LEWISTON — School staff will soon have the option to receive training to recognize and treat opioid overdoses using Narcan.

Vicky Wiegman, the substance abuse specialist for the Lewiston school district, asked Langlais to bring the recommendation before the School Committee, which unanimously approved the proposal.

Wiegman encouraged the committee to not only think about students, but also the community members who come into the buildings.

There are few to no negative effects to the drug, which is administered as a nasal spray, she added. For a suspected overdose, the medicine can only help.

Resource officers carry Narcan, Langlais said, however he hopes to make the medication more accessible. He envisions encouraging nurses and administrative staff to attend the training, however he will support any staff member who wishes to attend.

David Bilodeau, options liaison for Androscoggin County at Tri-County Mental Health Services, said he would provide doses of Narcan and training to the school at no cost.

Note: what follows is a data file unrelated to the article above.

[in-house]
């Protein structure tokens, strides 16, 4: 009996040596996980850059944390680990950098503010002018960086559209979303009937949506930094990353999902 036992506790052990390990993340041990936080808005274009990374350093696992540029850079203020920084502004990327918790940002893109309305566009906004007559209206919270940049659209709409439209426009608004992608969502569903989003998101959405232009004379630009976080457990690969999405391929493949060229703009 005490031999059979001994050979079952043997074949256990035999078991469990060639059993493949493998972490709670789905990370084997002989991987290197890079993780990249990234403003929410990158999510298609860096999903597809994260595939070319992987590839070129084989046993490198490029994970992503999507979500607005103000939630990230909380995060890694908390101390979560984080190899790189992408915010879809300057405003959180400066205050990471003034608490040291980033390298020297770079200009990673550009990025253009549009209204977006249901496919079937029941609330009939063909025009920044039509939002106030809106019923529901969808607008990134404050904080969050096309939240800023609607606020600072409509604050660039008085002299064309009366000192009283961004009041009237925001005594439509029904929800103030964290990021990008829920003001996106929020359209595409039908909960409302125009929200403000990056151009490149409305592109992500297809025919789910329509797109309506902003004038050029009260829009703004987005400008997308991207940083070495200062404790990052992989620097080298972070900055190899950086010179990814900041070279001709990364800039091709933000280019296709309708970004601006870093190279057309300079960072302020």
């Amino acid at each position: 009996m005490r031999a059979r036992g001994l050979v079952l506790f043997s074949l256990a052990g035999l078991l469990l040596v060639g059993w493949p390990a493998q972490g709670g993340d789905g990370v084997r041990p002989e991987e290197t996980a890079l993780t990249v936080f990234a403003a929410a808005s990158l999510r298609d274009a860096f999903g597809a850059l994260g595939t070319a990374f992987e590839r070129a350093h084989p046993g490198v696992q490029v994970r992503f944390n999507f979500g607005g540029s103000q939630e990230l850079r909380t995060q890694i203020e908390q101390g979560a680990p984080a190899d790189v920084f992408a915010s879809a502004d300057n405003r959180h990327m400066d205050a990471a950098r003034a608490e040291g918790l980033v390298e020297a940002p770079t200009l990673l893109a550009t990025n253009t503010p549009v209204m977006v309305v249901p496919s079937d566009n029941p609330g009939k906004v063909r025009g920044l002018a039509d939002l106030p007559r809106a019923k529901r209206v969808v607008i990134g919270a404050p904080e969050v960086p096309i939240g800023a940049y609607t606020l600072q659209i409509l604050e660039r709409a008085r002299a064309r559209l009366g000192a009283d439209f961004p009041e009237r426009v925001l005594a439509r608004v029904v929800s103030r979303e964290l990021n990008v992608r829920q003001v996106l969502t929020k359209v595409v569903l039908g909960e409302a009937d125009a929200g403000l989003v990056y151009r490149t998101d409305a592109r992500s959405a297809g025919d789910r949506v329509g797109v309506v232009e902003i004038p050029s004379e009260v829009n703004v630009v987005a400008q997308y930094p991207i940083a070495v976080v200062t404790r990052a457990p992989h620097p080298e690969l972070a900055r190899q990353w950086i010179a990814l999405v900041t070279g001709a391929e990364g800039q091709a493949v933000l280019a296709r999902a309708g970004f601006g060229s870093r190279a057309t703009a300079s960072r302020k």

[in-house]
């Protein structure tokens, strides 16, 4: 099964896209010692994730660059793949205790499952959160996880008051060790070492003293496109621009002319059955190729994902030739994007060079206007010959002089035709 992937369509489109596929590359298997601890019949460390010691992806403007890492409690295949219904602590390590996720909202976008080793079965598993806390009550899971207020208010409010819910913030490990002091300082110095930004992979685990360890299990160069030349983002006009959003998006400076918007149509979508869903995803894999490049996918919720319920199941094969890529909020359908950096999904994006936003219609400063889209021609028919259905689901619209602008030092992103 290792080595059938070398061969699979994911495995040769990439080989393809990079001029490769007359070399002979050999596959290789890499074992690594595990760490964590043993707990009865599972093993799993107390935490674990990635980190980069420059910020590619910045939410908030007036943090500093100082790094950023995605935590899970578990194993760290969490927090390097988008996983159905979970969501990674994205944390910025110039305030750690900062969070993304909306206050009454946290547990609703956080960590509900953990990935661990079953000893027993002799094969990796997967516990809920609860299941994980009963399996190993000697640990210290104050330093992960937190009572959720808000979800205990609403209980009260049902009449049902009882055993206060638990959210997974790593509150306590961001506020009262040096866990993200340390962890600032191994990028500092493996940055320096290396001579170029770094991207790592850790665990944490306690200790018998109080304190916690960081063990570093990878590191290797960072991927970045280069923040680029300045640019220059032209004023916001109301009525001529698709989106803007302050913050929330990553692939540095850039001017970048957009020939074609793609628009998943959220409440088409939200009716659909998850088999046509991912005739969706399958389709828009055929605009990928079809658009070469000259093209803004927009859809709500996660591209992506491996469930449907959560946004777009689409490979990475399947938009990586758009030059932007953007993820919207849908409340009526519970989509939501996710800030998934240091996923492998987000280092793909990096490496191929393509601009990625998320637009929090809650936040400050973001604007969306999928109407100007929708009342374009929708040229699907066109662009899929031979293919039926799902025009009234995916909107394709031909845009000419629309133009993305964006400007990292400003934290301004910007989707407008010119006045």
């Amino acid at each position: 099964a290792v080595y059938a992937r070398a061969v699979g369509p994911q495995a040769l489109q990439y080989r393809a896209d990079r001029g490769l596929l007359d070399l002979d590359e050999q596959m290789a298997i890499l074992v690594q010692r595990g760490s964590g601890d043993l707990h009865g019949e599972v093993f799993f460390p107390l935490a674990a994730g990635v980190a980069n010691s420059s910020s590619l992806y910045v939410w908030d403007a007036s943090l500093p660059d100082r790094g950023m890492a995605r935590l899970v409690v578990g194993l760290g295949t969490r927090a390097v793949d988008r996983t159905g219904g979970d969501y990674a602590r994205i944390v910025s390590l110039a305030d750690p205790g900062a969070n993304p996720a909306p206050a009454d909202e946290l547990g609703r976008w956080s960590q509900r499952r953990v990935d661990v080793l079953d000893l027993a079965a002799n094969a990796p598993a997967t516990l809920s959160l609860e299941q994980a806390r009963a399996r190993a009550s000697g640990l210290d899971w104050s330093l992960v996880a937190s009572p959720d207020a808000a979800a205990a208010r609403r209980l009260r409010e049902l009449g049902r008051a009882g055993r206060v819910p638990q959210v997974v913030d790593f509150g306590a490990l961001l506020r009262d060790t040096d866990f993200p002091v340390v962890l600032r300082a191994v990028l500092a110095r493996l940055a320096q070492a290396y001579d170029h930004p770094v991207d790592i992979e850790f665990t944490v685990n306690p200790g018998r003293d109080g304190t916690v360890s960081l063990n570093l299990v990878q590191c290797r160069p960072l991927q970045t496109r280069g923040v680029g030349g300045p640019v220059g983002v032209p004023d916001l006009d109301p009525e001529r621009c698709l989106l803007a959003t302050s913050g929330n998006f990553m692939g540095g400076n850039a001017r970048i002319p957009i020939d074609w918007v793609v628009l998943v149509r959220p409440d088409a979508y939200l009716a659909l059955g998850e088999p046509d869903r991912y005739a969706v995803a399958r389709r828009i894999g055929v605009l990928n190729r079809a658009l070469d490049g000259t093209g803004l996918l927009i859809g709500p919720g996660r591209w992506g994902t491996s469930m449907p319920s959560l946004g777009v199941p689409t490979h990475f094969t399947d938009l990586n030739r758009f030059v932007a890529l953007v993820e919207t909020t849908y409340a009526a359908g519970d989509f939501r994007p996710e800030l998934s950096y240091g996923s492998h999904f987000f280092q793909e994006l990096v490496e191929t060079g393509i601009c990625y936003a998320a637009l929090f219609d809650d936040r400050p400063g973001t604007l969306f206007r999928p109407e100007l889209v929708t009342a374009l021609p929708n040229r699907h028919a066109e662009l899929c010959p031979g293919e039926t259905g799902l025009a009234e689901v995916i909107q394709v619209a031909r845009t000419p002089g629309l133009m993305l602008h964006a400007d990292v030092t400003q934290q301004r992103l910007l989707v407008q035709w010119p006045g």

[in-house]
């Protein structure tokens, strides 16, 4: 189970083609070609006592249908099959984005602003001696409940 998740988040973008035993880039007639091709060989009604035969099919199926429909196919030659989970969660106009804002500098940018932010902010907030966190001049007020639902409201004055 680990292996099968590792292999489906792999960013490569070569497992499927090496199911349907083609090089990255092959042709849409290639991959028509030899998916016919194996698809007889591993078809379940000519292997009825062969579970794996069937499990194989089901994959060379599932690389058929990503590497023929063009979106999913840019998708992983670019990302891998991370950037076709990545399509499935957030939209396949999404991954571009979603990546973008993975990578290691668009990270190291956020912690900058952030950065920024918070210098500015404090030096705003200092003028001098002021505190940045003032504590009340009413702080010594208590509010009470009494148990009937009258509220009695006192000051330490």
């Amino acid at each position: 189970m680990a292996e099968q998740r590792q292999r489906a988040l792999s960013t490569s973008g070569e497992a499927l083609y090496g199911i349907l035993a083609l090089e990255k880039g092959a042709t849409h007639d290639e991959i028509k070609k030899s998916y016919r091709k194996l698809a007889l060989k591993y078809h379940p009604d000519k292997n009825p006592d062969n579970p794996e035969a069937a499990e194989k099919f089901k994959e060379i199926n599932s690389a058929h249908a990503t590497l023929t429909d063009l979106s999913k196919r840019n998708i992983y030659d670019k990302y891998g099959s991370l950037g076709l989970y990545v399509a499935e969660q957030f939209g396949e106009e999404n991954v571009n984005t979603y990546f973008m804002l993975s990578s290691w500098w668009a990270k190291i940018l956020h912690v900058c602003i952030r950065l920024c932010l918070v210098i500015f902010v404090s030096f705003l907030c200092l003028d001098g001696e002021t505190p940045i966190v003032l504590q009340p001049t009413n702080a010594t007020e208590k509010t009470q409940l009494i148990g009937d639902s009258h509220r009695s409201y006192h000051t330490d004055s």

In his role, Bilodeau works with all law enforcement agencies in Androscoggin County to follow up on overdoses. Last week there were 15 in Lewiston, he said.

“We are running into marijuanas laced with fentanyl in Lewiston,” he said. “So a kid who just smokes a little pot can have an overdose … that’s a big concern because even if the kids aren’t shooting up, if they smoke the wrong joint, they could overdose. And it’s growing, the numbers are getting scary.”

Fentanyl is a powerful synthetic opioid that is similar to morphine but is 50 to 100 times more potent. Like morphine, it is typically used to treat patients with severe pain.

Nearly all School Committee members voiced their approval. Ward 2 representative Janet Beaudoin said she was initially hesitant about the proposal, however a discussion with local police helped change her mind.

“I was feeling really hesitant about this, just because I don’t feel like it’s a problem with school-age children,” she said. “I do see the benefits of it, and I will support this.”

“I’d rather you have it and never use it,” Bilodeau said, “but if you use it once in 10 years and save one kid’s life, that could be your kid. It could be my kid. I can’t say enough how strongly I recommend having it on hand.”

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